The MC5

Gavin McNett reviews The MC5's "Ice Pick Slim".

Published February 20, 1997 8:00PM (EST)

It's surprising there wasn't more confusion at the time. There were, of course, two distinct bands by the name of "MC5" performing in Detroit in the late '60s. The MC5 that everybody reveres nowadays was the harder of the two, with ace protopunk songs like "Kick Out The Jams" and "Shakin' Street." This was the one that used to wipe the stage of the Grande Ballroom with the likes of The Grateful Dead and Quicksilver Messenger Service; and whose radical politics landed their manager in the slammer, and their picture on the cover of Rolling Stone. This was, according to the way we now reckon things, the good MC5.

But in the late '60s things were reckoned differently, and it was apparently the other, bad, MC5 that was the more highly respected. This was a kozmic-hippie band -- often spotted on the very same stage as the other, on the same nights, and wearing their very clothes -- known for parlaying three-chord blues progressions into 20-minute "improvisational" mud spirals; for issuing manifestoes that said things like, "The music is the source and effect of our spirit flesh"; and for the habit of its singer, Rob Tyner -- the bad, other Rob Tyner -- of walking stage center, putting a flute under his nose, and toodling on it forever and ever. This was the "Canned Heat" MC5 -- the "Moby Grape" MC5. They've been a source of much disappointment to folks who've bought MC5 repackagings, wanting to see what all the fuss was about. Labels often fail to distinguish between the two -- sometimes, one suspects, by design.

If "Ice Pick Slim" had had any song information visible on the outside, it would've been easy to tell right off which MC5 we were dealing with. As it was, the only clue was the phrase, "historical document" stuck sideways on the front cover. That's a bootlegger's term for "not much fun to listen to," much the same as "official fan club release" generally means, "not even remotely legal." It was a bad sign. Records are called Historical either when they have rough sound quality, which would be more-or-less okay in the present case, or when they're of questionable performances, which kinda writes the book on whether or not an "MC5" recording is worth hearing.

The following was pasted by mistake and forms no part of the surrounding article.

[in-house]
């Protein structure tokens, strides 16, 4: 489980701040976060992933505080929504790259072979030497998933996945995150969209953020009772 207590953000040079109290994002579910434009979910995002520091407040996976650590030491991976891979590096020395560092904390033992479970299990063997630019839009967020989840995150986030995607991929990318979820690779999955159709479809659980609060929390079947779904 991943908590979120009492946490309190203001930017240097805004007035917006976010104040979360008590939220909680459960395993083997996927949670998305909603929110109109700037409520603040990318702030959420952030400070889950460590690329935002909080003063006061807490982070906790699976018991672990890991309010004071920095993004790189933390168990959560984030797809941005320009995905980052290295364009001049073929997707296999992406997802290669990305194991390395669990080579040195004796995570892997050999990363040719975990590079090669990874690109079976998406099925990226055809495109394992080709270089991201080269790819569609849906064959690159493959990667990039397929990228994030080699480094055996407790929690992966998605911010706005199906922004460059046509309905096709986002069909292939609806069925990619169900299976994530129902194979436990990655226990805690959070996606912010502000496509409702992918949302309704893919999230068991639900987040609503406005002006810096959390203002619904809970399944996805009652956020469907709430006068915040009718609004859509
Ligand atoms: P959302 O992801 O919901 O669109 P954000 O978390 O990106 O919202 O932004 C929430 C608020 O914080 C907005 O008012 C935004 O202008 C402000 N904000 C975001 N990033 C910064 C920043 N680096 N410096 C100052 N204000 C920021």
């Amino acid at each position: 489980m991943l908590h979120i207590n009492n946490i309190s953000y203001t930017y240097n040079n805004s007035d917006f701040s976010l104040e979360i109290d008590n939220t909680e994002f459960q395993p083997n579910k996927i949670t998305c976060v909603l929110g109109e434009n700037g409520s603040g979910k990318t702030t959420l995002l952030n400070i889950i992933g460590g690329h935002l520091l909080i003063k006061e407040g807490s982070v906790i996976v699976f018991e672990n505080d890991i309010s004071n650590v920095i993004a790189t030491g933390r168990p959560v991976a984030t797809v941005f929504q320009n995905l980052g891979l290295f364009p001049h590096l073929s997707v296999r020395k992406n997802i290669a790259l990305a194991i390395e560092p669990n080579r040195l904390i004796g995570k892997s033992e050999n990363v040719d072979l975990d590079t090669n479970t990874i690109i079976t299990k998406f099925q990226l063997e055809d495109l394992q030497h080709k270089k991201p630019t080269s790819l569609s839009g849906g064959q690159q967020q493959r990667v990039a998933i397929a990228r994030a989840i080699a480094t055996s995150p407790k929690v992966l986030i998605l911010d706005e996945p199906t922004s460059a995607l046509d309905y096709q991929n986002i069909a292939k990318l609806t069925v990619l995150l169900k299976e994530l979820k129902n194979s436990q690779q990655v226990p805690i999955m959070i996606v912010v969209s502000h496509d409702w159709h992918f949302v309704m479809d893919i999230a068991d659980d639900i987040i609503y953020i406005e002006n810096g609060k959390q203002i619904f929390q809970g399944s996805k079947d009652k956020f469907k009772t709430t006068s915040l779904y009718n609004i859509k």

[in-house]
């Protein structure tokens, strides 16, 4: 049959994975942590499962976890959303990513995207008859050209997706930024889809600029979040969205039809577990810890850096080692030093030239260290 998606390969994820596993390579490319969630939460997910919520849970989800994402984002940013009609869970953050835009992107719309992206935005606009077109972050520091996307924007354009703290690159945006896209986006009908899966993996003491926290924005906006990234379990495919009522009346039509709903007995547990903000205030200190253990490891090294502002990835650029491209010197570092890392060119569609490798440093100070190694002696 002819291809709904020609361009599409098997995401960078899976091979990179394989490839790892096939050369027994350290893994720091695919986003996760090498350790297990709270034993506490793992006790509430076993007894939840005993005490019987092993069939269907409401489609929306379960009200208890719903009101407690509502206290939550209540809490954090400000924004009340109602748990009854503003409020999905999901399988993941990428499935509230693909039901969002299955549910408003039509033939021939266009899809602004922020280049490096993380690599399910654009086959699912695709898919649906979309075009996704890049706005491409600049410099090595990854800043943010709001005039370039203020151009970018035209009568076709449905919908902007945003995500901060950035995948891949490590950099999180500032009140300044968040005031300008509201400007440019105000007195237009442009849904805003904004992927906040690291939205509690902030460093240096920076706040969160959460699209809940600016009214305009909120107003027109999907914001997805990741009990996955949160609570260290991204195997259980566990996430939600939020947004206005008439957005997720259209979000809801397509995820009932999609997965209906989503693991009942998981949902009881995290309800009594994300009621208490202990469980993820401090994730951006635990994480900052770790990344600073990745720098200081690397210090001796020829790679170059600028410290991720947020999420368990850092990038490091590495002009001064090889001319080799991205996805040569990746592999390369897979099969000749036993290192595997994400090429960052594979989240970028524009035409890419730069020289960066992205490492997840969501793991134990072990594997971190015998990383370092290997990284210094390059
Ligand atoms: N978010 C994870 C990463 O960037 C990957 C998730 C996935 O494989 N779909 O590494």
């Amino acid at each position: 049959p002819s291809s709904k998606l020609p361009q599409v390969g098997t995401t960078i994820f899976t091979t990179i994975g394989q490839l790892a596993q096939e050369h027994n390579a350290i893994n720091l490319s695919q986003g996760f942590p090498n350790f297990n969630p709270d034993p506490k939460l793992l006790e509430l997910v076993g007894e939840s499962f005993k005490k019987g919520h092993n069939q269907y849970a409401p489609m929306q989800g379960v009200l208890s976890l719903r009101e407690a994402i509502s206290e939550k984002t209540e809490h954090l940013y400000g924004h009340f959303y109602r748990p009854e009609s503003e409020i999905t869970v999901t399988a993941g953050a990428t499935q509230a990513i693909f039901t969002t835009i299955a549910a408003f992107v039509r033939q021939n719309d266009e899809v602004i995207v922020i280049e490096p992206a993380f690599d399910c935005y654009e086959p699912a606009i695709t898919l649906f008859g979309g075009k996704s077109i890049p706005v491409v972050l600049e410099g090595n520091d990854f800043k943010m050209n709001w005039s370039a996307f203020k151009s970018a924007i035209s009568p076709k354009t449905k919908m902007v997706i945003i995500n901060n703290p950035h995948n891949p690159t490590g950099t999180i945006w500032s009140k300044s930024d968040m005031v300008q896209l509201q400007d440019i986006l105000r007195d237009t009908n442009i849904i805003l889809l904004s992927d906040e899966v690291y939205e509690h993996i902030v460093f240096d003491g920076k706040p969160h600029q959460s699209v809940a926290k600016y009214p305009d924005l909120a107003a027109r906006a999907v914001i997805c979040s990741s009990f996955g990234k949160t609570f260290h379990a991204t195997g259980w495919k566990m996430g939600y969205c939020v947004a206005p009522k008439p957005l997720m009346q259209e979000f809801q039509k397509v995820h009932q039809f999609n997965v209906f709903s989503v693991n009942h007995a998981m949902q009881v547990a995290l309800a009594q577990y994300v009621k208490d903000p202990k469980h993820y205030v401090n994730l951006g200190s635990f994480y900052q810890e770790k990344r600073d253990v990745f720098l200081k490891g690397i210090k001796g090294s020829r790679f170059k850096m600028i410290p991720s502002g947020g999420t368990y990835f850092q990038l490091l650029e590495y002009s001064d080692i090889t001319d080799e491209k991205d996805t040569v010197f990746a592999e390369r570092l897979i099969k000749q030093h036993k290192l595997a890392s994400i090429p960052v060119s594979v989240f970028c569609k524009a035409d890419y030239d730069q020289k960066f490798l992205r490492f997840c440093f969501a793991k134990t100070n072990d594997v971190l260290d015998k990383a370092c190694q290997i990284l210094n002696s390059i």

The sound quality here is, in fact, pretty rough. But the real caveat comes sooner, when one spies the track listing on the disc. "Motor City is Burning," a John Lee Hooker cover, is the shortest of the three tracks, clocking in at 4:22. "Ice Pick Slim," the second-shortest, is 18:09. That leaves "I'm Mad Like Eldridge Cleaver," at 19:07, to round out the set. A blues cover and two improvisational mud-spirals. And Rob Tyner is credited with "lead vocals and flute." No, no, no! They got the wrong band AGAIN!

We could talk about how exciting it must've been in the '60s, when the Revolution was sweeping the land, and new, exciting vistas were opening up everywhere, and people could do anything if they only set their minds free and all that. Really; it must've been quite something. Imagine how vivid life must've been. Imagine the thrill of exploration. Think Vaneigm's "Revolution of Everyday Life." And imagine that once, during that mythic time, people used to listen to this kind of stuff and dig it more than they dug "Kick out the Jams," or the Stooges. Go figure. All I know is that if these hippies tried to pass themselves off as the MC5 today, they'd get stomped.

By Gavin McNett

Gavin McNett is a frequent contributor to Salon.

MORE FROM Gavin McNett

Related Topics ------------------------------------------